Editor’s Note: Sign up for CNN’s Wonder Theory science newsletter. Explore the universe with news on fascinating discoveries, scientific advancements and more.
With appendages growing out of its head and an armored mouth, an ancient shrimplike creature was thought to be the quintessential apex predator of its time.
This sea creature earned its fearsome reputation because paleontologists thought it was responsible for the scarring and crushing of the fossilized skeletons of trilobites — early hard-shelled invertebrates that skittered along the seafloor before dying off in the mass extinction that gave way to the dinosaurs.
The 2-foot-long (0.6-meter-long) Anomalocaris canadensis was one of the largest marine animals to live 508 million years ago. The underwater hunter prowled the seas during the Cambrian period — a critical juncture in the planet’s history when there was an explosion in the diversity of life and many major animal groups alive today emerged.
“That didn’t sit right with me, because trilobites have a very strong exoskeleton, which they essentially make out of rock, while this animal would have mostly been soft and squishy,” said lead author Russell Bicknell, a postdoctoral researcher in the American Museum of Natural History’s division of paleontology, who conducted the work while at the University of New England in Australia.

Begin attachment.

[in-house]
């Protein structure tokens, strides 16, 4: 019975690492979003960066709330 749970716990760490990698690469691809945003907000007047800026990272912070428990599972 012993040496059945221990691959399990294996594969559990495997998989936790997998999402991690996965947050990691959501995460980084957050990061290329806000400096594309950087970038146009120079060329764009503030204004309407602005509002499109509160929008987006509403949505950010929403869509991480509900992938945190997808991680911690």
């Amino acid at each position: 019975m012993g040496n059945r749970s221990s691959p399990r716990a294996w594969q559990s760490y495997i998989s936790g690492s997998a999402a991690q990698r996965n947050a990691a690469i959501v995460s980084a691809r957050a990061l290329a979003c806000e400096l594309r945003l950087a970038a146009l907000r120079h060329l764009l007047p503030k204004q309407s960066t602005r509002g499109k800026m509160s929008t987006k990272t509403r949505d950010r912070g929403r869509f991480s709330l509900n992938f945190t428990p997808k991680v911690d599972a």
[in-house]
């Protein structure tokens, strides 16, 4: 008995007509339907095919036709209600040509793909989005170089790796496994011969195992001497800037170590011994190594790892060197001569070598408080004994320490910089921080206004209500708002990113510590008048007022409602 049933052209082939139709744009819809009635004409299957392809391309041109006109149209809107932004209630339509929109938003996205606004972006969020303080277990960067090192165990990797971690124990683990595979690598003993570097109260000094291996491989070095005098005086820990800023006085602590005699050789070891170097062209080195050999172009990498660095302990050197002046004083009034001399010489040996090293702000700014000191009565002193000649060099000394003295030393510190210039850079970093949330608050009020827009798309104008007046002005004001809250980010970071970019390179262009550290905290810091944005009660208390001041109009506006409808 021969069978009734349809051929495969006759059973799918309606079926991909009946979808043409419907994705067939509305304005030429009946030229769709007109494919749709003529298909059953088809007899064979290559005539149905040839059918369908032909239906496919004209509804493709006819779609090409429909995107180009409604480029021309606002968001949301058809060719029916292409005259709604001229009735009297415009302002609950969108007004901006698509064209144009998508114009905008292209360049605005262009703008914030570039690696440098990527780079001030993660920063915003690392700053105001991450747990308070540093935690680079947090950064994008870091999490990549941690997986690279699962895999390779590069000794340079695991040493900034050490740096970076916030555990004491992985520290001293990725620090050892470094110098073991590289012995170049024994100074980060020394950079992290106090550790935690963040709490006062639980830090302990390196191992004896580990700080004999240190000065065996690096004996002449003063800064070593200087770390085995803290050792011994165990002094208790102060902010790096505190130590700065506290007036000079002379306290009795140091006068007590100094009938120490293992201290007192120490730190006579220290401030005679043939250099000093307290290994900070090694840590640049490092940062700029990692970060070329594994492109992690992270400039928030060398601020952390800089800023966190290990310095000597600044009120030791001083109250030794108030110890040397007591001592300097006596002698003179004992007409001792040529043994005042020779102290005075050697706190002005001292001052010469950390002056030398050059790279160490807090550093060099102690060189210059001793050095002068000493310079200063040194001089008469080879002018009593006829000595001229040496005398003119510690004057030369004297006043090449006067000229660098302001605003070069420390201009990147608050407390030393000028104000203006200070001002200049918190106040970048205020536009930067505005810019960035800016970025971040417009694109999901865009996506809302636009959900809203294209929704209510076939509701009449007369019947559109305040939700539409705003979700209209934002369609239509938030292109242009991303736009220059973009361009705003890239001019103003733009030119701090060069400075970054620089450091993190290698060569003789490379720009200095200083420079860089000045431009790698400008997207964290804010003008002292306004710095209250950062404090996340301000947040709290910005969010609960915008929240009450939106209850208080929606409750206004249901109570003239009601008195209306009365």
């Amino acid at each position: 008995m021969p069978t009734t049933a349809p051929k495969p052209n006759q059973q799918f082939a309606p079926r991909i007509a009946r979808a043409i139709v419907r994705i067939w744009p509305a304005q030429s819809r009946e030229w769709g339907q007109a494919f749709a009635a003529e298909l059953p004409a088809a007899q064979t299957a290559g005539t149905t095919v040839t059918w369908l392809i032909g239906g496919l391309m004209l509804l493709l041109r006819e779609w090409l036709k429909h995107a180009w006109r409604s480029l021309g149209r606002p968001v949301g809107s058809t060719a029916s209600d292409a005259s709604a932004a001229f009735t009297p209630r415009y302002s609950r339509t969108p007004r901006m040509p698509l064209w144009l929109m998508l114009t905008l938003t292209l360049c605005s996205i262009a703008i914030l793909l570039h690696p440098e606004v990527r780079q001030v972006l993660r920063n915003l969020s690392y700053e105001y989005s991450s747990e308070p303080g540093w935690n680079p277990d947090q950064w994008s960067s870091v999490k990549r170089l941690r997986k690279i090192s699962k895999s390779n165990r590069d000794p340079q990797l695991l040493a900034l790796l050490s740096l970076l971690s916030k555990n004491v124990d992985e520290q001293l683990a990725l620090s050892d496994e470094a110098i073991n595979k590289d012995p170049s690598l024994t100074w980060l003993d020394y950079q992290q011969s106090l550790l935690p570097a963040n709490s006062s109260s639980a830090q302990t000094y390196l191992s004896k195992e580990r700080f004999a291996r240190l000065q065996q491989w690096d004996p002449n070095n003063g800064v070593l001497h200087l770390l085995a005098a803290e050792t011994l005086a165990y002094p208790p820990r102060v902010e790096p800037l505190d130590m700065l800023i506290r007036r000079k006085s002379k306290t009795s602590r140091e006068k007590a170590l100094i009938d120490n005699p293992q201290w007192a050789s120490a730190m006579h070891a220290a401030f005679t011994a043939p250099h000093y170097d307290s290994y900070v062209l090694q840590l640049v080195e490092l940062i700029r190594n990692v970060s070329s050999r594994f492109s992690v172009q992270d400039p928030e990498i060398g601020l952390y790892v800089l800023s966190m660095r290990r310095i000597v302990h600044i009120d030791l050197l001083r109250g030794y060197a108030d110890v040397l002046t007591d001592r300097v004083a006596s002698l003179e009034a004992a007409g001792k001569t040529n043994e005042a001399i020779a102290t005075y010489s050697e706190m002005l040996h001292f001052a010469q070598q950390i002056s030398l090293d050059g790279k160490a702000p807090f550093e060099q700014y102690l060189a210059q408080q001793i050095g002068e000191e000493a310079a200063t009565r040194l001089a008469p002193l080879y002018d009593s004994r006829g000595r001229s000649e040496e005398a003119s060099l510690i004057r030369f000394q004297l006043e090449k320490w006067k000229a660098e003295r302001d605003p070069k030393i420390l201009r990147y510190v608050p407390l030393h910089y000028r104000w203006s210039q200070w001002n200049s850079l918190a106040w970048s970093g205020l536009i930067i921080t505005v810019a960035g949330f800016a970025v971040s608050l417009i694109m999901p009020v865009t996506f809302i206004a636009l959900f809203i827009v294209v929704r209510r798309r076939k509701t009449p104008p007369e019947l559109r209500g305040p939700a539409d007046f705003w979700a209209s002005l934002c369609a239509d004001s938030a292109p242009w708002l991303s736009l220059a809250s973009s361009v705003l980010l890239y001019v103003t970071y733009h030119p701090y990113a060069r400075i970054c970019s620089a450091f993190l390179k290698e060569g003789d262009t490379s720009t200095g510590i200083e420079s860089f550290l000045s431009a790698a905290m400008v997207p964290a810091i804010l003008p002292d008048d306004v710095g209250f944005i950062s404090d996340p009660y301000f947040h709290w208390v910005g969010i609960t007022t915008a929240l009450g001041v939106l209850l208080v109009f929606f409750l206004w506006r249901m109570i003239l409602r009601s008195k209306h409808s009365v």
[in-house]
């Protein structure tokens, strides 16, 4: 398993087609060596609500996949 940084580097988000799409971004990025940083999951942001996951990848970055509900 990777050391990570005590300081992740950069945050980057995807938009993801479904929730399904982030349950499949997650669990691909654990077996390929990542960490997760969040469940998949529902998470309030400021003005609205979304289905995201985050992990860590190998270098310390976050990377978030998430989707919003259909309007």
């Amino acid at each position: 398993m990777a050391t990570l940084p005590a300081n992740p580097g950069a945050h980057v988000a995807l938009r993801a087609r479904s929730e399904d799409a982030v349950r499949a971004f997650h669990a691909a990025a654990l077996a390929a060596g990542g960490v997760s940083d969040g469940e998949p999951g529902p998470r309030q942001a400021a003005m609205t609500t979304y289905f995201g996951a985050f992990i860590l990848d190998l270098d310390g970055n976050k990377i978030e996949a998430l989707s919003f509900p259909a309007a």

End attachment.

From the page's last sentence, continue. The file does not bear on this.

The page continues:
Bicknell and his collaborators in Germany, China, Switzerland and the United Kingdom have created a new three-dimensional reconstruction of the creature, using computer modeling to better understand its biomechanics. The model was based on a well-preserved but flattened fossil found in the Burgess Shale formation in the Canadian Rockies.
Hunting with long appendages
Earlier research had suggested that Anomalocaris’ mouth parts weren’t able to process hard food, so Bicknell and his colleagues focused on whether its long and spiny appendages would be able to chew up trilobite prey.
Using present-day whip scorpions and whip spiders as analogs because they sport similar appendages that allow them to grasp prey, the study team was able to show that the predator’s segmented appendages were able to grab prey and could both stretch out and flex.
However, the team’s analysis suggested the marine animal was more of a weakling than initially assumed and was “incapable” of crushing hard-shelled prey with the two structures, according to the study published Tuesday in the journal Proceedings of the Royal Society B.
It’s more likely the creature, which Bicknell described as being a cross between a shrimp and a cuttlefish, was probably agile and fast and darted after soft prey in well-lit open water rather than pursue hard-shelled creatures on the ocean floor.
“Previous conceptions were that these animals would have seen the Burgess Shale fauna as a smorgasbord, going after anything they wanted to, but we’re finding that the dynamics of the Cambrian food webs were likely much more complex than we once thought,” Bicknell said in a statement.